Drake Devonshire

Rooms 25   Architecture ERA Architects   Interior Design John Tong, +tongtong
The Original Jeff Stober

Hotels Facts & Figures
ERA Architects
Design John Tong, +tongtong
The Original Jeff Stober

Jeff Stober

The Pursuit of Doing Good

By supporting local artists and artisans, this high-minded hotelier has transformed creative neighborhoods into global ports of call.

Though he is renowned for his exacting taste and his round-the-clock drive to build habitats that inspire both creatives and guests equally, Jeff Stober seems remarkably at ease these days. With a smile that is almost infectious, he sits before us, full of cheer and energy, quick to pronounce what could be taken as both a personal philosophy and corporate mission statement for the Drake brand he has so artfully created: “We build neighborhood hotels as much for locals as for travelers, with the understanding that there is a curious cultural seeker in everyone.”


It might seem odd that a man who made his first fortune in the IT business is now seen, across Toronto and beyond, as a champion of arts-focused hospitality projects. But the Montreal-born Stober, who started an international IT recruitment firm in

I always ask myself, ‘Why will my guests feel more enriched, more empowered?’

Jeff Stober

I always ask myself, ‘Why will my guests feel more enriched, more empowered?’

Jeff Stober

1981 and then rode the early technology wave, possesses an intellectual outlook on life that could best be described as a moveable feast. When asked where he went to school, the Western Ontario University alum says, “I am still being educated!”

Your hotels are awash in art, music, culture, and inspiration. They seem almost to be broad canvases upon which you paint your worlds. Where did your vision of hospitality come from?


When I was growing up in the 1960s, my family would go on summer vacations to Cape Cod and Maine, and we would stay in roadside motor inns. I was instantly fascinated by these communities of strangers, all congregated under one roof. The swimming pools. The neon signs. The housekeeping service. It was so glam! I loved the romance and history and overall emotional appeal of hotels. With the Drake properties, I’ve built upon this sense of a community-come-together. I believe it’s vitally important to have your own DNA, the thing that defines you. We have a deeply rooted Drake style guide that covers materiality to the point where one knows instantly that he or she is in a Drake property. We love a collision of culture, the irony of an intersection between high and low, timeless and contemporary, rural and urban. It has to be authentic and come from a deeply rooted place. At the end of the day, it's all about engaging with our expansive ecosystem and myriad stakeholders, from musicians and artisans to guests and locals. We always look long-term, commit ourselves to being good neighbors, and treasure the opportunity of creating highly unique hospitality experiences.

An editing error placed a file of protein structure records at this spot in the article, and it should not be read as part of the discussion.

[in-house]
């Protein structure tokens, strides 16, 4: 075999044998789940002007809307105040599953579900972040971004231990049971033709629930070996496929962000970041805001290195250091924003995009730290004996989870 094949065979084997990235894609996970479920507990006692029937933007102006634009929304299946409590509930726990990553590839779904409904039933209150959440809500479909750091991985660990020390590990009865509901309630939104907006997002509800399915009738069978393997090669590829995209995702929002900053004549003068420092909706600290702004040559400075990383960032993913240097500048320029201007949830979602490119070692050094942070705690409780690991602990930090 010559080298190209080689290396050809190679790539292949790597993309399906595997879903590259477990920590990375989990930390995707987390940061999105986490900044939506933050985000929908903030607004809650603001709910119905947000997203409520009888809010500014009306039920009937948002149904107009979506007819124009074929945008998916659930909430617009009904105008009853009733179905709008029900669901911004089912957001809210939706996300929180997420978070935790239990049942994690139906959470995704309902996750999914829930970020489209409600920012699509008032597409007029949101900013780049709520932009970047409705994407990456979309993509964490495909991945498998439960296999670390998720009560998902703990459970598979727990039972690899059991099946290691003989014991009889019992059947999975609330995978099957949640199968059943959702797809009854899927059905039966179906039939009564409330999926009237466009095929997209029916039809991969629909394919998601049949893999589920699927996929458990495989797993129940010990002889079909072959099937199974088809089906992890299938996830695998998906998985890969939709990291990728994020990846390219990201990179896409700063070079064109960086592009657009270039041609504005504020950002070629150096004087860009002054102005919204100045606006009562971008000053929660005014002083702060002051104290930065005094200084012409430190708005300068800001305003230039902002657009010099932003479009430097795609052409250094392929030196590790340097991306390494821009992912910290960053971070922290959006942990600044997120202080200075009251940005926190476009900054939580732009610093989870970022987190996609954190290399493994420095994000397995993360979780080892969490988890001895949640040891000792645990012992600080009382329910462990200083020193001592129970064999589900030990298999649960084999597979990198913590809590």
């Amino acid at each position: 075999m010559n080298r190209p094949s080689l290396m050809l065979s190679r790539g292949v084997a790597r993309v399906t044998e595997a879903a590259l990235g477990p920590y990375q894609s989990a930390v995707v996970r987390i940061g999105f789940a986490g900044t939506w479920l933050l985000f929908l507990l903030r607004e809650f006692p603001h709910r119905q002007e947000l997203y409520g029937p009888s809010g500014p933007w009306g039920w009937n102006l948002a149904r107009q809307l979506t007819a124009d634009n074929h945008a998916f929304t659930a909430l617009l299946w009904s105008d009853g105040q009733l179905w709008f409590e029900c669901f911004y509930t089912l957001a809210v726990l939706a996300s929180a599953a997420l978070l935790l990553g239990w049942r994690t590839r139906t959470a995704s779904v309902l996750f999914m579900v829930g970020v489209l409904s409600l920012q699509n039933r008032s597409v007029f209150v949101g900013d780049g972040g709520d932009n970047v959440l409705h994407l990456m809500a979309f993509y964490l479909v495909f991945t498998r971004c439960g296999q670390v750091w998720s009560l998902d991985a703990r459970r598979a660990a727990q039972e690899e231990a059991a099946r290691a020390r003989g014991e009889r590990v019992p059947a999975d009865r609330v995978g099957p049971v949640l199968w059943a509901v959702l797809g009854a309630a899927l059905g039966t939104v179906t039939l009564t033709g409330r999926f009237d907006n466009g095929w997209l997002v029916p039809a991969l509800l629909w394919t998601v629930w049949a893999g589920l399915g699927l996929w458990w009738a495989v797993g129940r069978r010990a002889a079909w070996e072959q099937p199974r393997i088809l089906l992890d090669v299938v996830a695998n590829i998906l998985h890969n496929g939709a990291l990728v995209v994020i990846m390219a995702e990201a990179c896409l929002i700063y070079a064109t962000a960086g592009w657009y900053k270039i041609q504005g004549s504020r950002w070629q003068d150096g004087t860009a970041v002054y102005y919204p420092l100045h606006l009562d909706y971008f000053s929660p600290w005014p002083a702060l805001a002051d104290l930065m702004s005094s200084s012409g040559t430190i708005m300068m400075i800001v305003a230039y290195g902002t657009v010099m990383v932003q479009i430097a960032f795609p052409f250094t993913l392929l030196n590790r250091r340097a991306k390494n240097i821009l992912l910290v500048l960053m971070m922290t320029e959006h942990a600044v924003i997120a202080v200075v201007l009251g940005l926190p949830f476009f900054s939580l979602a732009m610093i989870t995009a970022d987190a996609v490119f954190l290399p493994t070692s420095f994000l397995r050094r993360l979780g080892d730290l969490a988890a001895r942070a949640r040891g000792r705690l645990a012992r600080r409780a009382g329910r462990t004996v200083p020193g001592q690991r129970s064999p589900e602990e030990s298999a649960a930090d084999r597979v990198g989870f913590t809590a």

So after you sold your IT business, you made the seamless transition to hospitality?

Oh no. First, I did the proverbial global travel adventure, which included extended stopovers in southeast and central Asia. When I returned, I was itching to do something more organic, neighborhood-focused, and art- and culture-inspired.

The West Queen West neighborhood of Toronto was filled with galleries and artists. My guiding notion was, and still is, “follow the artist!” as they have the best taste and are bonafide social historians of our generation. I am inspired by deeply pedigreed hotels that have fostered heartfelt relationships with artists. I am also a big fan of older architecture. Montreal, where I’m from, has centuries-old buildings that inspired me. Thus, we are very excited to work with historic buildings. The opportunity to reimagine or repurpose has always held tremendous appeal for me. Preserving and improving what’s already there is an opportunity to become deeply rooted in and a part of the existing community.


You seem as much a man on a mission as a hotelier. Would you agree?

I think before you embark on a project such as a hotel you need to understand your value proposition, what you are bringing to the world. I always ask myself, “Why will my guests feel more enriched, more empowered as a result of staying at or hanging out in one of our properties?” Having established that art, culture and curated experiences will be at the core of what is on offer, we commit to opening hearts and minds through our timeless and inclusive vibe. We always focus on culture, community, and hospitality. That is the Drake brand and it is bigger than any of our hotel’s physical footprint.


Do you think your business approach is unique today?


I think companies serve an important social purpose. The ones that don’t understand their social role and only see themselves as moneymaking businesses will fail. One needs to have a moral compass. The upshot: A business will probably do really well by doing good. We are deeply mindful of our responsibilities. We support our communities. We invest in our neighborhoods and collaborate with local artisans and artists, thus creating a deeper meaning.

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